Should you care that Vodafone launched a High Speed Uplink Packet Access (HSUPA) service in the UK in early December? Well unless you're a mobile road warrior, probably not. HSUPA, should, according to Vodafone, give you around 5Mbit/s when downloading and around 1.5Mbit/s when uploading content.
I’ve been giving one of Vodafone’s new HSUPA devices a roll, and at the minute I’ve seen a maximum of 2Mbit/s when downloading data in central London (postcode W1A). However, I haven’t had a full strength connection yet, so there’s probably a bit more gas in the tank.
The modem comes in a neat USB stick form factor though (see picture), and also has a usage tracker as well, which makes keeping to that 3GB ‘fair usage’ limit a lot easier. Vodafone say they won’t charge if you go over the ‘fair use’ limit, but will ask you to ‘temper your usage’, if you keep breaking the limit.
Data transfer speed is one thing, but what about latency - which is just as important. Well, if you ping Google’s web site through your work connection, you should see times in the 15 millisecond region and around 25 milliseconds on your home broadband connection. I remember Orange’s HSDPA service, the 3G service before HSUPA, giving ping times around 170 milliseconds. The ping times Vodafone’s service has given have been as low as 105 milliseconds - all the better for drawing web pages that bit quicker.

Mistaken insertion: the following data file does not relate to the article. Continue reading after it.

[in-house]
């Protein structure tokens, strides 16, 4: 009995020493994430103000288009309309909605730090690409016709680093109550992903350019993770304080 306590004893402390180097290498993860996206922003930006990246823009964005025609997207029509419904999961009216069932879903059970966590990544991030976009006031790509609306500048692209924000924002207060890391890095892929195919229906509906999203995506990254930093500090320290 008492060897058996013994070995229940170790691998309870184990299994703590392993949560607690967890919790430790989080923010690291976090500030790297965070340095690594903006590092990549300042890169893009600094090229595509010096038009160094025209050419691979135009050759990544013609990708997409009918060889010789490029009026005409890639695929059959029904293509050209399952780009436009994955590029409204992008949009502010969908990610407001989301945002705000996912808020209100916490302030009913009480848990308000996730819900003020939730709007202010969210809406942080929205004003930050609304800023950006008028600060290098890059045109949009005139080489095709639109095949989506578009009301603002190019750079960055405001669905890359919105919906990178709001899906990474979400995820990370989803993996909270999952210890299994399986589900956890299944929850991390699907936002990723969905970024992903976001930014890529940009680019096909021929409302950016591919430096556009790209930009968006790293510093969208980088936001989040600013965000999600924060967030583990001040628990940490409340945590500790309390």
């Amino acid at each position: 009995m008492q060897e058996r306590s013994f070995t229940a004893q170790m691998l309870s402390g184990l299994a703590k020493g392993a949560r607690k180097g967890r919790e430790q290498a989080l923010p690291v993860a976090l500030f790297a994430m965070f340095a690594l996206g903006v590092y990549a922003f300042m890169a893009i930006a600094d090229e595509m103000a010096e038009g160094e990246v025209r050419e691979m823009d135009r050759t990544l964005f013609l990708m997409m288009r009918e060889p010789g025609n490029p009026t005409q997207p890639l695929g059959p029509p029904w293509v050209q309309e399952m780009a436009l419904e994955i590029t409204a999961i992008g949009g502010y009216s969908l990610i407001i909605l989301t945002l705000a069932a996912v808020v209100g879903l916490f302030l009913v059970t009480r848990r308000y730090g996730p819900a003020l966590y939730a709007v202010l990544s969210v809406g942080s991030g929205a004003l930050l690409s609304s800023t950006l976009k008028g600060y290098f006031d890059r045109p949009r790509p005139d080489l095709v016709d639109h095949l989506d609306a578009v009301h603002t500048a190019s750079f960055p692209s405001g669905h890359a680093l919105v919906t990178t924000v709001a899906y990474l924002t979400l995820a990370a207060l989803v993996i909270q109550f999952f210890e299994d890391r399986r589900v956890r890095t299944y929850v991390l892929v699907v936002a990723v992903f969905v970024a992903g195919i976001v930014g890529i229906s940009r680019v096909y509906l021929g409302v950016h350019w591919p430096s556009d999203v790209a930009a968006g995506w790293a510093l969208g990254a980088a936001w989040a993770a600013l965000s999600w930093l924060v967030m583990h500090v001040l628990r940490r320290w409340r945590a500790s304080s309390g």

The device costs £49 on an 18-month contract with a flat rate price per month is £25 and you can also use SMS on Vodafone’s USB modem. We'll be putting out a full review in a few weeks time.
New regulation expected to cut greenhouse gas emissions by about 17 million metric tonnes between 2020 and 2050
Molybdenum ditelluride is a two-dimensional material that can be easily stacked into multiple layers to create a memory cell
New light-guiding nanoscale device can control and monitor a nanoparticle trapped in a laser beam with high sensitivity
Optical traps are scientific instruments in which a focused laser beam is used to exert an attractive or repulsive force on a microscopic object to hold it in place
Scientists estimate that the exoplanet has already lost up to 35 per cent of its mass over its lifetime